Canada con - Overseas employment scam catches Clarendon woman
A Clarendon woman was swindled out of more than $30,000 last week after making payment to a man who pretended to be an employee of the Ministry of Labour and Social Security and who promised to get her on the Canadian Farm Work Programme.
The woman told The Sunday Gleaner that she received a text in mid-April from a number she did not recognise urging a Ms Stewart to send over the list of names for the individuals she wanted to be processed for the Farm Work Programme. The text said that persons were needed to work on farms, in hotels, on construction sites, and as caregivers.
"I see the text come in and I said, 'How comes I am getting a text like this; but it sounds interesting, so I am going to find out some more information'," the woman said.
According to the woman, she called the number and initially got no response but then later got a text with a man's name and a promise that he would call her after 5 p.m.
The man later called and told her he worked at the labour ministry and was assisting a friend to meet his quota for persons to go on the overseas employment programme. The man told her he could add only her and another friend.
"When I was at work, he called me and said to me that I need to pay $28,000 for the petition fee, including my medical and my J1 visa," she said. "He asked me which country I want to go, and I said Canada. He said the programme is going to be for nine months."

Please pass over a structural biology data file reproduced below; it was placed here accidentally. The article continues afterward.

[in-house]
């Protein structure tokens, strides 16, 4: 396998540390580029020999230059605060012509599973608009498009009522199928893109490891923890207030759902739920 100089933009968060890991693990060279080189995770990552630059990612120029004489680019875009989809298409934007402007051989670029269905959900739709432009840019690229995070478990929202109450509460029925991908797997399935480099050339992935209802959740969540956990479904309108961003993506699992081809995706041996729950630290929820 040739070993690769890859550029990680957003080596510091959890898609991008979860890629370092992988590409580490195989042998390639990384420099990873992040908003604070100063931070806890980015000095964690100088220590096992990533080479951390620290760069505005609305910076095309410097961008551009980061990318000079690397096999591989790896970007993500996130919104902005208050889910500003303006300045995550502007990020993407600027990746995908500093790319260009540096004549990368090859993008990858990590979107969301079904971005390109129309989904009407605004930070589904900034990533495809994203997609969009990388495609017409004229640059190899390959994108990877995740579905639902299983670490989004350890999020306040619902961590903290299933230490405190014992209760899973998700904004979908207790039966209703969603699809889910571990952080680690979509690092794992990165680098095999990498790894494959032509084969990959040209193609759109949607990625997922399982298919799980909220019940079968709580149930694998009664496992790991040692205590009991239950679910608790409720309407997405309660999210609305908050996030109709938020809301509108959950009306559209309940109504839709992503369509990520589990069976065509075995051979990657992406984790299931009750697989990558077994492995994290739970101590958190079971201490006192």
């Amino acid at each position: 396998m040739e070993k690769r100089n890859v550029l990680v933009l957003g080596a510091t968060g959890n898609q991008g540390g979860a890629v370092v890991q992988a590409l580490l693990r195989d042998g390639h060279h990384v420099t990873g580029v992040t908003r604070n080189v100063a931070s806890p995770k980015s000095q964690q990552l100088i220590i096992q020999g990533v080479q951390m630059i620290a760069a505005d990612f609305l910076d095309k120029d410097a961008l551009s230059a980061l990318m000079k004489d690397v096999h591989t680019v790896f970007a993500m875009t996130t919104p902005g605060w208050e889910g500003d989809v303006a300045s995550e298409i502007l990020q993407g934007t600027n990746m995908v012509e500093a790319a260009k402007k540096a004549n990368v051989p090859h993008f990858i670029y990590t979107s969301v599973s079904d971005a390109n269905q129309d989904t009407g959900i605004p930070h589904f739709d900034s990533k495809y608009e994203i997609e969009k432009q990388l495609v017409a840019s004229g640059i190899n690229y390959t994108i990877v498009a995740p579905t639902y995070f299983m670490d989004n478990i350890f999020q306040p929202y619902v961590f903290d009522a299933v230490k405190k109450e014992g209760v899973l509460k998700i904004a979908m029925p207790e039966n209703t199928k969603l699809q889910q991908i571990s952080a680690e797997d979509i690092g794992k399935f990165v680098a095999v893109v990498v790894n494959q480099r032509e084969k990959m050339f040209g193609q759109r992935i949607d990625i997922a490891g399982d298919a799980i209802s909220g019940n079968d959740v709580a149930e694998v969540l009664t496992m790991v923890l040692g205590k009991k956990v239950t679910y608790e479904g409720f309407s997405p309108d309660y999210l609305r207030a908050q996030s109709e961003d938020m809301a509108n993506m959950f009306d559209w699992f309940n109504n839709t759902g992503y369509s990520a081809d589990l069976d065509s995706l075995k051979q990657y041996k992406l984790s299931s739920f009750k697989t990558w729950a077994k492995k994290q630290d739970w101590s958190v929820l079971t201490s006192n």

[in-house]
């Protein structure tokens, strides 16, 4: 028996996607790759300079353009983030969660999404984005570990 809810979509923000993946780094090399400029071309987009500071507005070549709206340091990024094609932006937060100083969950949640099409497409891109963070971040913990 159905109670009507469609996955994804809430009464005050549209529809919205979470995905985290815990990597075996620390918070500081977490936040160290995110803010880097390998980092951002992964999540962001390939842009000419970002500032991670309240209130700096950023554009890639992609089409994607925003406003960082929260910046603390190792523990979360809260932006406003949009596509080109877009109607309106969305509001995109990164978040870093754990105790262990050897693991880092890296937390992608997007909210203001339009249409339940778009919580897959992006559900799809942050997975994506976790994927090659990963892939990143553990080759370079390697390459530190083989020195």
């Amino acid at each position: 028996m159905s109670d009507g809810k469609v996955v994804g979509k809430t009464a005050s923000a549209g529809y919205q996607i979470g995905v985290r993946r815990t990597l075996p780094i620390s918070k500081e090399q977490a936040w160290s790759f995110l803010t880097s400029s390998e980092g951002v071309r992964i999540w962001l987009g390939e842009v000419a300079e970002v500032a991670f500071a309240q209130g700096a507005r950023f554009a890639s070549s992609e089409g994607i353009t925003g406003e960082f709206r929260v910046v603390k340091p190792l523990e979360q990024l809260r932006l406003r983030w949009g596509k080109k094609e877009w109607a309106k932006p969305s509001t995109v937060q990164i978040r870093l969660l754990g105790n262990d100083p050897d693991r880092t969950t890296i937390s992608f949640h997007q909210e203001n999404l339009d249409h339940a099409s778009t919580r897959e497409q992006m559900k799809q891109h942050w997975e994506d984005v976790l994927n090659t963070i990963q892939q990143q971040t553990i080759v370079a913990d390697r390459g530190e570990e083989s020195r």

She was then instructed to take a photocopy of her passport, four passport-size photos, proof of her qualifications, and the money for the petition.
"He told me that when I come, I must come at the Ministry of Labour, but I mustn't stand with the crowd because I don't have my petition with me, and he has asked someone to look after the petition, so when I reach there, he would give it to me," said the woman, who was also asked to give a description of the outfit she would be wearing.
DAY AT MINISTRY'S OFFICE
She said a friend took her to the ministry's East Street office and she enquired from a security guard if there was someone working there by the name the man had given her, and the security guard said yes. A few minutes later, she was approached by a man, who introduced himself as the individual with whom she had been communicating.
He told her that he had forgotten to ask her for a police record but that he would take her to a place where she could get it done, and this would cost $6,000. He then called someone to take them to collect the petition and to get the police record.
The woman said she gave the man $6,000 for the police record along with the agreed $28,000 for the petition.
"We drove around until I asked where I was. He stopped in a plaza and said he is going to pick up the application and come back. Then he called me on my phone and said that I should bring my ID and walk exactly where he walked, but when I went, there was no one. So I went back by the car and the car was gone," said the woman, who is not familiar with Kingston
"That's when I realised, I was scammed," she said.